What this means is that a contraction of the balance sheets of European banks can easily translate into a contraction of credit for U.S. borrowers and a reduction in borrowing — and therefore interest income — for customers of US money market funds. European banks that need to shrink their balance sheets will buy fewer U.S. financial assets, which leaves less room for U.S. banks to make loans since their aren't ready secondary market buyers.
Since European banks aren't buying U.S. financial assets, their demand for dollar borrowings from money market funds declines.
Here’s how Shin concludes his paper:
"The European crisis carries the hallmarks of a classic 'twin crisis' that combines a banking crisis with an asset market decline that amplifies banking distress. In the emerging market twin crises of the 1990s, the banking crisis was intertwined with a currency crisis. In the European crisis of 2011, the twin crisis combines a banking crisis with a sovereign debt crisis, where the mark-to-market amplification of ?nancial distress interacts to worsen the banking crisis.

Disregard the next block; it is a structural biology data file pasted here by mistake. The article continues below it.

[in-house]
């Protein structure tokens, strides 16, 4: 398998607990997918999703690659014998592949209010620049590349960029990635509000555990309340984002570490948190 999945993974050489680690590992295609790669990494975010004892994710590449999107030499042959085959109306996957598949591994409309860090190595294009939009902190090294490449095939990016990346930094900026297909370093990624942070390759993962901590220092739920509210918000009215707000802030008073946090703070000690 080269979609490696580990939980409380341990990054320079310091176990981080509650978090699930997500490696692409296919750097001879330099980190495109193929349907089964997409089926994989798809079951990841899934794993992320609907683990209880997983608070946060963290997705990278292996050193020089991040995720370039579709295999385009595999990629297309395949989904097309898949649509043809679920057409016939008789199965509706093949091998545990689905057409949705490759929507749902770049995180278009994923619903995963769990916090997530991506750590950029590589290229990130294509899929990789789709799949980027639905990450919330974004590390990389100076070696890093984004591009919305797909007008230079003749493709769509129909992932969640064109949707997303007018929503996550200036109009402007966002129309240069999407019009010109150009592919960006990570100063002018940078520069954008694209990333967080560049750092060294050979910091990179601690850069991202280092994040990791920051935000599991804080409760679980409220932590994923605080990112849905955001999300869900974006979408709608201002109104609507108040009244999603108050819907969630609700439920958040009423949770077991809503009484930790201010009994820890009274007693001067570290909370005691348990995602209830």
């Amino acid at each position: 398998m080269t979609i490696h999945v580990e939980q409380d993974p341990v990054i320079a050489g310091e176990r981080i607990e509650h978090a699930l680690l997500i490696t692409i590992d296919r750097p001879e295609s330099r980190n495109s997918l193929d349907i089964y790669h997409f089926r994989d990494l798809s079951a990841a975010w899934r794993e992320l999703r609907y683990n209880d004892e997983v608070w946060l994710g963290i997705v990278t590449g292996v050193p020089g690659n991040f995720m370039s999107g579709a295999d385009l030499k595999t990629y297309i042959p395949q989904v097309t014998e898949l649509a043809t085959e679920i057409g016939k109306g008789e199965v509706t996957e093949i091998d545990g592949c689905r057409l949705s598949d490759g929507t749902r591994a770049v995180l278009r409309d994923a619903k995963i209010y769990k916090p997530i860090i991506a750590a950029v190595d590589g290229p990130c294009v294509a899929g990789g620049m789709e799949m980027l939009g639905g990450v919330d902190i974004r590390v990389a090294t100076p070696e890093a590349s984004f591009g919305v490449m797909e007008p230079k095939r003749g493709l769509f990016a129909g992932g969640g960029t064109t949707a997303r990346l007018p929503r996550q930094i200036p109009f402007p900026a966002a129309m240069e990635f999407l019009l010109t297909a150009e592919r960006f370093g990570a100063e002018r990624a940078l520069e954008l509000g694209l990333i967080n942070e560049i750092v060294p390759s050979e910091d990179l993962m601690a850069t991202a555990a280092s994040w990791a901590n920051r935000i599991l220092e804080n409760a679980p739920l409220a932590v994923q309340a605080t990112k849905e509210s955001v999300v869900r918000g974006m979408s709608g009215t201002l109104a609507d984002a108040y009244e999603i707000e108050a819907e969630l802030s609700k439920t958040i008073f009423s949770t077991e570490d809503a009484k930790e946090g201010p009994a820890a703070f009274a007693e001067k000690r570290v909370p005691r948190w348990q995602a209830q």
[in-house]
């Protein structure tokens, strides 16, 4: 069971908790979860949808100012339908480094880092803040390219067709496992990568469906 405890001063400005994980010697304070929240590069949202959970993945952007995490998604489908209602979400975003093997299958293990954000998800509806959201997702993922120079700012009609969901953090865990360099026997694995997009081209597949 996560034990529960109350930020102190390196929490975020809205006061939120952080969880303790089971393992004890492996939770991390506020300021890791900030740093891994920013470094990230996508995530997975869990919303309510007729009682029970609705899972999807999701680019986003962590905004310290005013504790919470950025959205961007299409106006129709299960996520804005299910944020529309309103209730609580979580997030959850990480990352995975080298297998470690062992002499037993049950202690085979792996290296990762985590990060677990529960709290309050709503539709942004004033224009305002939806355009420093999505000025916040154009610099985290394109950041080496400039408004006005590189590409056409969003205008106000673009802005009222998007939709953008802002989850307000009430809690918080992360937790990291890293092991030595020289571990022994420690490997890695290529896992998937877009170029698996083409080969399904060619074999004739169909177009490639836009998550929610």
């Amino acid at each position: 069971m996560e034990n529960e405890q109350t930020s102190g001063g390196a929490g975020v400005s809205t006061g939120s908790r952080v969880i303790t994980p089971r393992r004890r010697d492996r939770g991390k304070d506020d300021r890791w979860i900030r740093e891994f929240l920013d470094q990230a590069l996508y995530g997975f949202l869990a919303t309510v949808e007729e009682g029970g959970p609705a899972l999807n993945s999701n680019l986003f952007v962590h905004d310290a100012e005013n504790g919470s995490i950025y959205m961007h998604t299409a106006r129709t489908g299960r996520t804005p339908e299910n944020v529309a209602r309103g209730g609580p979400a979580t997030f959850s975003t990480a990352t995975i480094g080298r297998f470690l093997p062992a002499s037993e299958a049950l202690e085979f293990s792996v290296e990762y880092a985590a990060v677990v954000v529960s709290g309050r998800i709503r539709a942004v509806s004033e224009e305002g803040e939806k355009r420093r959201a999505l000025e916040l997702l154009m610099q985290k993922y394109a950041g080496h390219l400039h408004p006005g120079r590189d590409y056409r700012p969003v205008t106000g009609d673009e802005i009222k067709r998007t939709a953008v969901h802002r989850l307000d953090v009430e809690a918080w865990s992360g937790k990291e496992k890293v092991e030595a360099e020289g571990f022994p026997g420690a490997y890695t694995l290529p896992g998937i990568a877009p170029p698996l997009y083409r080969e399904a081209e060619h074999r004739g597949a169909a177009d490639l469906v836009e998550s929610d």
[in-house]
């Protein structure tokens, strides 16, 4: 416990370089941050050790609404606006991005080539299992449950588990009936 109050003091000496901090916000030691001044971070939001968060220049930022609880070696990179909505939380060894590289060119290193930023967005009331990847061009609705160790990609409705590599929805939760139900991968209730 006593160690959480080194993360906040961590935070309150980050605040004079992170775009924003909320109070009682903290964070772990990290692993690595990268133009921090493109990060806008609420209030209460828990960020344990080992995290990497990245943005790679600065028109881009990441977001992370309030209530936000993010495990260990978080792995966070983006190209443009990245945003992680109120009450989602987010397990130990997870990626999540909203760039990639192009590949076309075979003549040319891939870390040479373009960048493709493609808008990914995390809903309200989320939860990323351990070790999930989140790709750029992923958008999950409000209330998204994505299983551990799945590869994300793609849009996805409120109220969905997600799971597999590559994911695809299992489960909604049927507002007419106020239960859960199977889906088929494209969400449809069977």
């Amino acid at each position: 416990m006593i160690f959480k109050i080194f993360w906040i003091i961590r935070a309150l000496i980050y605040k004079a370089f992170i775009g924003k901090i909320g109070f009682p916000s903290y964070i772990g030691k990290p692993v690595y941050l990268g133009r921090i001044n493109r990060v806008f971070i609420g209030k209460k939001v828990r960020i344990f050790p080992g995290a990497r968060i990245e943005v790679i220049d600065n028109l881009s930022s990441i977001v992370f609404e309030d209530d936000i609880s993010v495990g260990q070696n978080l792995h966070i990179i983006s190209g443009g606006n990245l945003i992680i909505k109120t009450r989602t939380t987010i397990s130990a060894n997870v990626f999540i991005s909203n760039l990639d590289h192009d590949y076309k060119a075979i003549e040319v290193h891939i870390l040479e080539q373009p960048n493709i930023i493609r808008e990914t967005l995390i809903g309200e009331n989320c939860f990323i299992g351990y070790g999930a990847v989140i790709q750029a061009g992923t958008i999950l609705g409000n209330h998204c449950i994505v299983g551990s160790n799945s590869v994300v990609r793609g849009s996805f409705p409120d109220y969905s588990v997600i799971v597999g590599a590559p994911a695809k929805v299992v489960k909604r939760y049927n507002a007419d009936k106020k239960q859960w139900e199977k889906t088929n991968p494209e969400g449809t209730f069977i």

The global ?ow of funds perspective suggests that the European crisis of 2011 and the associated deleveraging of the European global banks will have far reaching implications not only for the euro zone, but also for credit supply conditions in the United States and capital ?ows to the emerging economies."
That’s a very sober way of saying that Europe’s banking crisis is very likely to produce a credit crunch on this side of the Atlantic Ocean.
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